TAIPEI - Taiwan will reduce compulsory military service from one year to four months, the defense ministry said Dec. 14, in what is widely seen as a first step towards scrapping conscription altogether.
Benefiting from improved ties with mainland China, the island's young men will have to spend shorter time in uniform beginning from early 2015, after parliament passed an amendment to the conscription law late Dec. 13, it said.
"We are gradually introducing a professional military, so there will be no holes in our defense capabilities," said David Lo, the defense ministry's spokesman.
The ministry plans to eventually maintain a permanent professional military of 215,000 soldiers, down from 275,000 conscripted and professional soldiers at present, he said.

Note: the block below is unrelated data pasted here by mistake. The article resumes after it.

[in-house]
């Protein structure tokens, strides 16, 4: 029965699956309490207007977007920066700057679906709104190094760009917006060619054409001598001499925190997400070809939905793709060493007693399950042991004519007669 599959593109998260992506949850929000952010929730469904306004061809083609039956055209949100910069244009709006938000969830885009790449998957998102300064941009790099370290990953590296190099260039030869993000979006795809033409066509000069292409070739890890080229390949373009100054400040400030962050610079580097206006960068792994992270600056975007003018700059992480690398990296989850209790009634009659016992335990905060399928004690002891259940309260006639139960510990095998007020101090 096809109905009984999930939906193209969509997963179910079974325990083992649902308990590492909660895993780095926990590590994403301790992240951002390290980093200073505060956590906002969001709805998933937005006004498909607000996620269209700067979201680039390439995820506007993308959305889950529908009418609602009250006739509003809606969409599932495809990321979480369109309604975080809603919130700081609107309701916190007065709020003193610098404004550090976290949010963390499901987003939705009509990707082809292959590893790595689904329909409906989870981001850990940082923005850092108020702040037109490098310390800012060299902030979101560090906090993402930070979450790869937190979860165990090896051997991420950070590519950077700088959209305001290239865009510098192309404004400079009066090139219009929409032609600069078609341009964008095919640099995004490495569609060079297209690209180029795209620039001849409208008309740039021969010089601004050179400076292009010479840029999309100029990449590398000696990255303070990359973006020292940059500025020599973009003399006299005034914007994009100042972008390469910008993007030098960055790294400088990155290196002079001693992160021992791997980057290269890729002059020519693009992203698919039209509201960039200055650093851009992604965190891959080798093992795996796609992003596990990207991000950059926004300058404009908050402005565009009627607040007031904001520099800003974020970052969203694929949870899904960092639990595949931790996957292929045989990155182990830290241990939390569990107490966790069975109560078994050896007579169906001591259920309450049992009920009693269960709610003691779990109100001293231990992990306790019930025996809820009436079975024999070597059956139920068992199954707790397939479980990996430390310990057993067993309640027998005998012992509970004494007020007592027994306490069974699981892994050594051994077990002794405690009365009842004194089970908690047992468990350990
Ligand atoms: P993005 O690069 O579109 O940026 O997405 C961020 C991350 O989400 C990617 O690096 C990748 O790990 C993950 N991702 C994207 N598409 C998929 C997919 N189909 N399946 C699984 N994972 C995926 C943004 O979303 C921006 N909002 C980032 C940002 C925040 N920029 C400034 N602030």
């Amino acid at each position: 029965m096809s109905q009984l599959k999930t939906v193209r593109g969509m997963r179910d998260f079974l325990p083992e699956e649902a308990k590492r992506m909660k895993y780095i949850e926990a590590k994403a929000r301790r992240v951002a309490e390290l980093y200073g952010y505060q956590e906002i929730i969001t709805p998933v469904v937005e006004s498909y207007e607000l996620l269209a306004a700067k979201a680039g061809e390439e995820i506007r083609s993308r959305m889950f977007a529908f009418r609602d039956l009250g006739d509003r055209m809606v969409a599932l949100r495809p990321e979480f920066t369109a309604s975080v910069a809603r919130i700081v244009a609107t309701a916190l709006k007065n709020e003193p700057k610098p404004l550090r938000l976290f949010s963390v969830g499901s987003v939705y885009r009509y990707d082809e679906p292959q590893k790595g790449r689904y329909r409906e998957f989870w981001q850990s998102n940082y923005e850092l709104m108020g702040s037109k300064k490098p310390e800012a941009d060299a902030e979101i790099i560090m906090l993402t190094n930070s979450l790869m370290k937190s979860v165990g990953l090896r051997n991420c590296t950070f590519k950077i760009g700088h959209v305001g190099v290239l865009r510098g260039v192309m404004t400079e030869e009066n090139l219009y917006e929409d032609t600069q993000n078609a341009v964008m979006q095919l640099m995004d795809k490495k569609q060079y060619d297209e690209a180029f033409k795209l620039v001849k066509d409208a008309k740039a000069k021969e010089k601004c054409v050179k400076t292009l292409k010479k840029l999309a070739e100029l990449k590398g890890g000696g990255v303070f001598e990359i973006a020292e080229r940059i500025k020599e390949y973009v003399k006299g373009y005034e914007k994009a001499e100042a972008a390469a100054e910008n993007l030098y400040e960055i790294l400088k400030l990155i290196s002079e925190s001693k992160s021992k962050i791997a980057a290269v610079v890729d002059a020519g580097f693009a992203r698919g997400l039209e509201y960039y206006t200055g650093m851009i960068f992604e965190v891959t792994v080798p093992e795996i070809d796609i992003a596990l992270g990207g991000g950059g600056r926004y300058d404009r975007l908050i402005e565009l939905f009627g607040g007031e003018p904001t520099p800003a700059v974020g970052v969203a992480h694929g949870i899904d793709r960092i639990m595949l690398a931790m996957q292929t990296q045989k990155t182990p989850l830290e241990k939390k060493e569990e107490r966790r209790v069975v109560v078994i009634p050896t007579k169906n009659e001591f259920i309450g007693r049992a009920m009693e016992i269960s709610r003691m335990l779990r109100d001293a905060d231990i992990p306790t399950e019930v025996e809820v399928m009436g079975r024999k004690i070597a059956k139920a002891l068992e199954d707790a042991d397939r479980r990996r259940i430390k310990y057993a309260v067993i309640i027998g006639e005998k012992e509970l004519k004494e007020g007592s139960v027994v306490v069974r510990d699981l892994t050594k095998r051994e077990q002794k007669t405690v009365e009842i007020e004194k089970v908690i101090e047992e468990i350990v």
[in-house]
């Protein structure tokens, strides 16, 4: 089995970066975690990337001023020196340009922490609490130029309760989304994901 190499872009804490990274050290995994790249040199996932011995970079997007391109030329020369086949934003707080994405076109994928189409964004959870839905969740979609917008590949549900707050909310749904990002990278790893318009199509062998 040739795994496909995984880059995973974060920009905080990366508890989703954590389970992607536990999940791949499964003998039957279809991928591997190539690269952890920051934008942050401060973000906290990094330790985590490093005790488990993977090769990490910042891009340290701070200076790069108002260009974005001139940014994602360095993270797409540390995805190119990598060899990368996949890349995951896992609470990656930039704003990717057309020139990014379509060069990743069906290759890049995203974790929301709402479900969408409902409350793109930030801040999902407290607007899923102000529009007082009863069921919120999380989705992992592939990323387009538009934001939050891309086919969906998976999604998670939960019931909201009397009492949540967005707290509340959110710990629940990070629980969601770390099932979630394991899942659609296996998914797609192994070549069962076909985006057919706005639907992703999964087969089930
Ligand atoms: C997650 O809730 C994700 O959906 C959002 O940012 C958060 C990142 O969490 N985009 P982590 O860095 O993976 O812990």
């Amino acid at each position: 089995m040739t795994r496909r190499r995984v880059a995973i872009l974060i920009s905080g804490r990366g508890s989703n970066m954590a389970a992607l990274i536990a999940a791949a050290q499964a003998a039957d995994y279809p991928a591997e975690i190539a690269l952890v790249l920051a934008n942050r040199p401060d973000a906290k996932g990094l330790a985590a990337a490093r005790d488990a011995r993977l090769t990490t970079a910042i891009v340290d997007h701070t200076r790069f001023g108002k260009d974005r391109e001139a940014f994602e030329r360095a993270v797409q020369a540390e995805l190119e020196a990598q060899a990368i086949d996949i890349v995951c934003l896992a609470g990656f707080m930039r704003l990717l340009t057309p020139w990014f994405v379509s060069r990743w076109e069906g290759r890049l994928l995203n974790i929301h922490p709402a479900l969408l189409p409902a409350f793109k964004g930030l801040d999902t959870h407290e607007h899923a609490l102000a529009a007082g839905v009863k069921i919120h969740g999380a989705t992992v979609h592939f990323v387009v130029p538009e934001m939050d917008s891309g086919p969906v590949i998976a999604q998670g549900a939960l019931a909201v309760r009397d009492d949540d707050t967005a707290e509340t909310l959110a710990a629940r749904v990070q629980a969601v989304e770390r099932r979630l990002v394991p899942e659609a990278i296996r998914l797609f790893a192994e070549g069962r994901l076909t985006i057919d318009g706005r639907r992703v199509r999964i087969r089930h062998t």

Phasing out conscription was a campaign pledge by President Ma Ying-jeou in the 2008 election, and he has stressed that a "small, elite and strong" voluntary military rather than conscription is best for the island's defense.
Taiwan's relatively large army is a legacy of decades of tensions with China, however ties have improved markedly since Ma took office three years ago on a Beijing-friendly platform. He is running for a second four-year term in January.